What are the risks for businesses when using QR codes?

QR code risks

Since the pandemic, the UK has become accustomed to using QR codes to share information, make an inquiry, or to complete a purchase. However, while the increased use of QR codes developed from a time when safety was the primary concern, their ease of use has now evolved into a new phishing threat. Here, we look at this threat and how businesses and individuals can protect their data.

The issue with QR codes

There’s no denying that QR codes are a helpful tool, especially for businesses that want to convey information easily and receive quick click-throughs. For most QR codes, these links are legitimate, taking the user to a web address where they can give or receive information or complete a purchase. The threat comes in the hidden aspect of the codes and where they are sending the user.

Given their ease of use and presence in public settings, many people will follow the QR code’s click-through link without taking much notice of where they are being sent. This means that users are prey to exactly the same risks as with other types of phishing scams, where they are lured to a seemingly legitimate site that then requires them to input sensitive information. This is why this type of fraud has been given the nickname “Quishing”.

One of the more severe QR code scams recently occurred at a railway station. A woman was defrauded over 13k after following a QR code link on what appeared to be a legitimate public sign. She gave her card details and personal information, which allowed the fraudsters to make several purchases, set up online banking, and take out a loan in her name.

This case is one of over 1,200 QR scams investigated by the UK’s National Fraud Reporting Centre in the last three years, outlining the increasing danger of this type of fraud.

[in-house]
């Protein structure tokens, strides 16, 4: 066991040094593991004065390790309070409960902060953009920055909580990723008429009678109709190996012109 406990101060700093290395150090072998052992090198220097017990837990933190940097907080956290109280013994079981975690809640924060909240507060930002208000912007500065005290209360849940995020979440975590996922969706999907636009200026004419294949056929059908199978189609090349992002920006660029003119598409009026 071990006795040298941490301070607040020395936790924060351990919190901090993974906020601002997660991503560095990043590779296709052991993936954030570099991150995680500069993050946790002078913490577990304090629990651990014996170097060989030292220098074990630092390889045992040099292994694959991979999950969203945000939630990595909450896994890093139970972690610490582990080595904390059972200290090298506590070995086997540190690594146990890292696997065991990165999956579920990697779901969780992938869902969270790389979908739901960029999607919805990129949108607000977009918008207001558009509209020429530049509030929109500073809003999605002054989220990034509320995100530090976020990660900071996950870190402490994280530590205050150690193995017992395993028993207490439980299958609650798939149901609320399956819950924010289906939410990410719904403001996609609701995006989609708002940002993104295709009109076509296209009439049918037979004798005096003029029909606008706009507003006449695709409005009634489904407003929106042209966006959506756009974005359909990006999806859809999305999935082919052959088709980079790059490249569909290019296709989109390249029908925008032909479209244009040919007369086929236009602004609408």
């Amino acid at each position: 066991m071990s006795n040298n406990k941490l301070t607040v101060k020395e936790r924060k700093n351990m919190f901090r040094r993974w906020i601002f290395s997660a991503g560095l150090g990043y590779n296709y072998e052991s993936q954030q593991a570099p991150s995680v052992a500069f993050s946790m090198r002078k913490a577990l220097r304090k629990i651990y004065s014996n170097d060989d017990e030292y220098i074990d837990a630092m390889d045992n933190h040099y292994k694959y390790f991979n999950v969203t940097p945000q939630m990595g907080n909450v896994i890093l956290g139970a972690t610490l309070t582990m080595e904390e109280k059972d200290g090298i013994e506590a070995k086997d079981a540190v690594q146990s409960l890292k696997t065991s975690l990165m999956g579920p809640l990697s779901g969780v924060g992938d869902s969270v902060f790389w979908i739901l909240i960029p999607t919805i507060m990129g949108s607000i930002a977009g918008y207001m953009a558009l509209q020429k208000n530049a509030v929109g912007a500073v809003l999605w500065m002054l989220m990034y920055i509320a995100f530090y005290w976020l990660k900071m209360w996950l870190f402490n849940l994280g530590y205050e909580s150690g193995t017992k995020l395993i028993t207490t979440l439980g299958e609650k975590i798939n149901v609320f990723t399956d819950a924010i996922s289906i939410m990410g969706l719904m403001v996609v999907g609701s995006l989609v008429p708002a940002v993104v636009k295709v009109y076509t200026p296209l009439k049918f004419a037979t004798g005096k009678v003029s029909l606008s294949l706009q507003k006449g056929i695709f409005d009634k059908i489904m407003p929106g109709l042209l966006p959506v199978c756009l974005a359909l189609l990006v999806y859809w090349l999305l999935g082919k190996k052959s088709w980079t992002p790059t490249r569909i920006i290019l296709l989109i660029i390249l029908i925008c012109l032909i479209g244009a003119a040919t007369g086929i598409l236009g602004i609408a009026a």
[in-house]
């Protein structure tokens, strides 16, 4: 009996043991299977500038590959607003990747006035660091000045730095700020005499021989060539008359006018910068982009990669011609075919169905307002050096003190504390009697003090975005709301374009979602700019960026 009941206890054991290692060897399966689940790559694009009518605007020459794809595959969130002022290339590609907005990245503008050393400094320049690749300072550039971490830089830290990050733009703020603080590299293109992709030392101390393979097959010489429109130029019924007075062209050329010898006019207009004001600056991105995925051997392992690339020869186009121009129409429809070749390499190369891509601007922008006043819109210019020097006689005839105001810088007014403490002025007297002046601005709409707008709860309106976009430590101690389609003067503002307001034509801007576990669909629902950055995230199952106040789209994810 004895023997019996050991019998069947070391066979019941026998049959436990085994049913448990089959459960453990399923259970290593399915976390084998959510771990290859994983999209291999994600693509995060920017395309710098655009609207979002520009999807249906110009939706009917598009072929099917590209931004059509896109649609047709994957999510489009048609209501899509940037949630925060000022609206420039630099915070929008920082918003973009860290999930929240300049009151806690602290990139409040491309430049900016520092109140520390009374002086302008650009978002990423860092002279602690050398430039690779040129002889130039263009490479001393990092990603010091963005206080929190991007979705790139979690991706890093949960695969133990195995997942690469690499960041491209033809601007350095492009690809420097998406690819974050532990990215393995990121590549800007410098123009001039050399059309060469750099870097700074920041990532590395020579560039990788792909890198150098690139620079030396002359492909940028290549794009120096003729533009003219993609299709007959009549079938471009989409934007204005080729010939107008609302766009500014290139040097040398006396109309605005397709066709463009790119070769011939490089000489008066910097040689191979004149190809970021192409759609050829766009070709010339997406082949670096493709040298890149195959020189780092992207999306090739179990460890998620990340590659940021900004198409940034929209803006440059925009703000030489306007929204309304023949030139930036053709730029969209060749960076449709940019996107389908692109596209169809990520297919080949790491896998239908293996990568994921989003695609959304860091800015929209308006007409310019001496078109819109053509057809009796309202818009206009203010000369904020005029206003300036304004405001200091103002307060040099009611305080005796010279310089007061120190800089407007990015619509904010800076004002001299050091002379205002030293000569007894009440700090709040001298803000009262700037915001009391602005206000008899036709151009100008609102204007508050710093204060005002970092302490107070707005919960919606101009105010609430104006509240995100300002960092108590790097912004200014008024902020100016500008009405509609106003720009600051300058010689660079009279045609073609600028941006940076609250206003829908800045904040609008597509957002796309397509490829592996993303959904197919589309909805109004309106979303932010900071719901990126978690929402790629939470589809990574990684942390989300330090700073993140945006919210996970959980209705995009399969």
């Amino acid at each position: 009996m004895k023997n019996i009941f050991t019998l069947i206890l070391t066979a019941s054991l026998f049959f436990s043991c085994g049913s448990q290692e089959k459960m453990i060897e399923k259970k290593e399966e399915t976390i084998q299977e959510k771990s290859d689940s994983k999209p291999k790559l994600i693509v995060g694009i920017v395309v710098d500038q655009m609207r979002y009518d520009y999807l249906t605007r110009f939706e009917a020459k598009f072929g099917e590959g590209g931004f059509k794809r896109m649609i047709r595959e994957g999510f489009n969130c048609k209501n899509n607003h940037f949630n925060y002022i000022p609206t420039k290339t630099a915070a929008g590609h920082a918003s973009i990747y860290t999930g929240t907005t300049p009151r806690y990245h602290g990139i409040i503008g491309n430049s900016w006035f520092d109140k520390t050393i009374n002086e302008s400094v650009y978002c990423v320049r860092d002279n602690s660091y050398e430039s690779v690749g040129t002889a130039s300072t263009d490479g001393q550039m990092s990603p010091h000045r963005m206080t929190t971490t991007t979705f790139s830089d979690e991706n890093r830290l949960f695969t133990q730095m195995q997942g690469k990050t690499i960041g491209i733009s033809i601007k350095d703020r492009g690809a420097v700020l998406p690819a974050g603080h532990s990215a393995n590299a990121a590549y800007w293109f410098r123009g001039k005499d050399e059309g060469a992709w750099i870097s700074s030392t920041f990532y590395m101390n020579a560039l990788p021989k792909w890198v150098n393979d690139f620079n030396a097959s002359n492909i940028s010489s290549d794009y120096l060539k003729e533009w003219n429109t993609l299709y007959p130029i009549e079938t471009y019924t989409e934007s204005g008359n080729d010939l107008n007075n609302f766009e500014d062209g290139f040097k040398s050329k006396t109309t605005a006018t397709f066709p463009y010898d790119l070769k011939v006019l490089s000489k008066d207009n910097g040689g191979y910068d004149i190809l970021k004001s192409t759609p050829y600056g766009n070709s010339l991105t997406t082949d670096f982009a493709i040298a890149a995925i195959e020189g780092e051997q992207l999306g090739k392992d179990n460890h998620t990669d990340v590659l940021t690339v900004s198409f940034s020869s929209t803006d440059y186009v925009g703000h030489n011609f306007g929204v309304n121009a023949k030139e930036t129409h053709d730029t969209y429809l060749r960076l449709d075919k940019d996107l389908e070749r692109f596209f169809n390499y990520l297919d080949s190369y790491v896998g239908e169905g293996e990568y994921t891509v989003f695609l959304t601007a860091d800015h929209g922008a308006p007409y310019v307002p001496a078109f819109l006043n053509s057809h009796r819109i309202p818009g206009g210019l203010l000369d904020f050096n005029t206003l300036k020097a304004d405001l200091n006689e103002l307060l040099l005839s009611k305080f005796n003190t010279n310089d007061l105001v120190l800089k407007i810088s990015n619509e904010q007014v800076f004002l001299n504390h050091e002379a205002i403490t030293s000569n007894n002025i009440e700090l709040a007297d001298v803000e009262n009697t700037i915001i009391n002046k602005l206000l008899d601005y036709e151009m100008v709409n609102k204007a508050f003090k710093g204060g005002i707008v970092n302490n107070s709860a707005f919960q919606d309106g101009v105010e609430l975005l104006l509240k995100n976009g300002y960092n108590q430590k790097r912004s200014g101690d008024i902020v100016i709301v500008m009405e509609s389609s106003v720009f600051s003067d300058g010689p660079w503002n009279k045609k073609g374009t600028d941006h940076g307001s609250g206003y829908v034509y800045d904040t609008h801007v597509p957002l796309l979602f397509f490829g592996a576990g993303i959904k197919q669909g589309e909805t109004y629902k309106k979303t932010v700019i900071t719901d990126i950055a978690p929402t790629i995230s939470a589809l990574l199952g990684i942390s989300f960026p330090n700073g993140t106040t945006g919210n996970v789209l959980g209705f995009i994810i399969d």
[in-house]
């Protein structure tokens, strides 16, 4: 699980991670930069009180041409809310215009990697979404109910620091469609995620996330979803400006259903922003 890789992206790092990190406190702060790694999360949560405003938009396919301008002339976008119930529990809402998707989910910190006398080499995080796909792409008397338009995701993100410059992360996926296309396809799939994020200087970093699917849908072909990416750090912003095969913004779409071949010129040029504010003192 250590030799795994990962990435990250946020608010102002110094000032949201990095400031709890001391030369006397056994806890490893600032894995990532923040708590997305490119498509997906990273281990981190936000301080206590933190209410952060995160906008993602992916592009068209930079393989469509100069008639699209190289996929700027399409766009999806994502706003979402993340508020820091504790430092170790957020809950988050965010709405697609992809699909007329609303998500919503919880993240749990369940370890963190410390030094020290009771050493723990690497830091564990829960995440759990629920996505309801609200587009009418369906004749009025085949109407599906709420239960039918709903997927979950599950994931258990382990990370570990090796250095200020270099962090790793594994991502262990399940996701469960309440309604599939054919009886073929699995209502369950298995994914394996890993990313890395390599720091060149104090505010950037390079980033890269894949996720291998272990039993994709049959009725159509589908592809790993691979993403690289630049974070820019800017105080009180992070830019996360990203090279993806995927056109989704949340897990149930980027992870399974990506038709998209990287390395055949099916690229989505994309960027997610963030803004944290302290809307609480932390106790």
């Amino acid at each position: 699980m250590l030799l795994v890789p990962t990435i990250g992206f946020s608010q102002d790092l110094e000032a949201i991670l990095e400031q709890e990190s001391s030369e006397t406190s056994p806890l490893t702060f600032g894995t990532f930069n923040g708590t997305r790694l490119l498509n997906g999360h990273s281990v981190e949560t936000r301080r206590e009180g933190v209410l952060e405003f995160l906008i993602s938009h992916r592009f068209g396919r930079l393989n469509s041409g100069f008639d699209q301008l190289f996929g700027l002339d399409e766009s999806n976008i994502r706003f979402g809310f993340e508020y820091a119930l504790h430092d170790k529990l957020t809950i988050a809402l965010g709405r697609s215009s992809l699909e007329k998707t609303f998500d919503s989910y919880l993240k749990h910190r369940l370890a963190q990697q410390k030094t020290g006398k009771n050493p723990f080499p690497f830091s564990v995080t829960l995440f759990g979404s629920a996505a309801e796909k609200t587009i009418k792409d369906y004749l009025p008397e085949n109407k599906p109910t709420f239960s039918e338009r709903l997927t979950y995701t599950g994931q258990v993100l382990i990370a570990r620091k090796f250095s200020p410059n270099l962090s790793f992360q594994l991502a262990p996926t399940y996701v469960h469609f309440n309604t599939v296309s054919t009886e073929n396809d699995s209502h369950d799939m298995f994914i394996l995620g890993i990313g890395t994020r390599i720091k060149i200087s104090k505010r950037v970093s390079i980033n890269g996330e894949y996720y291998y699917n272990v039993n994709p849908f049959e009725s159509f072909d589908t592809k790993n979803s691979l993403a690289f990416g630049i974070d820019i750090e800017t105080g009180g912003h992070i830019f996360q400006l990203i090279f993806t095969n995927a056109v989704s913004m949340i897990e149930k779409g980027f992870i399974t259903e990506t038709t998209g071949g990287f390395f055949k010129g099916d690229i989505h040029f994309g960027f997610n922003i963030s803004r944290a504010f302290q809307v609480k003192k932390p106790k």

How can businesses protect themselves from QR code risks?

QR code generation and advice

Many businesses now use QR codes in their promotional materials, business cards and for their day-to-day operations. However, companies need to be aware that once this code is generated and released to the public, it could be manipulated to a criminal’s advantage. It is well worth adding a reminder to any correspondence or branded literature from your business to double-check that the destination of the QR is legitimate before proceeding.

Cyber policy and staff training for QR code risks

If your business interacts with QR codes, no matter the form, your cyber security policy must outline the risks and safeguarding measures. This also needs to be reiterated to staff through cyber awareness training to outline best practice when interacting with QR codes and how to scrutinise where they are being sent to and what information they are being asked for.

One practical measure for staff in their day-to-day is only to use their phone camera to scan a QR code rather than an app because this method reveals the full URL address, allowing staff to decide if it is a legitimate link before clicking through.


While QR codes are a valuable tool for both businesses and customers, there are risks. Cybercrime awareness and proper scrutiny need to be adopted for better fraud protection in the day-to-day.

Find out more

If you would like to speak to us about your business’scyber security or anything else from this article, please contact Andrew Wayman at andrew.wayman@sdt.co.uk or call our office on +44 (0)1344 870062.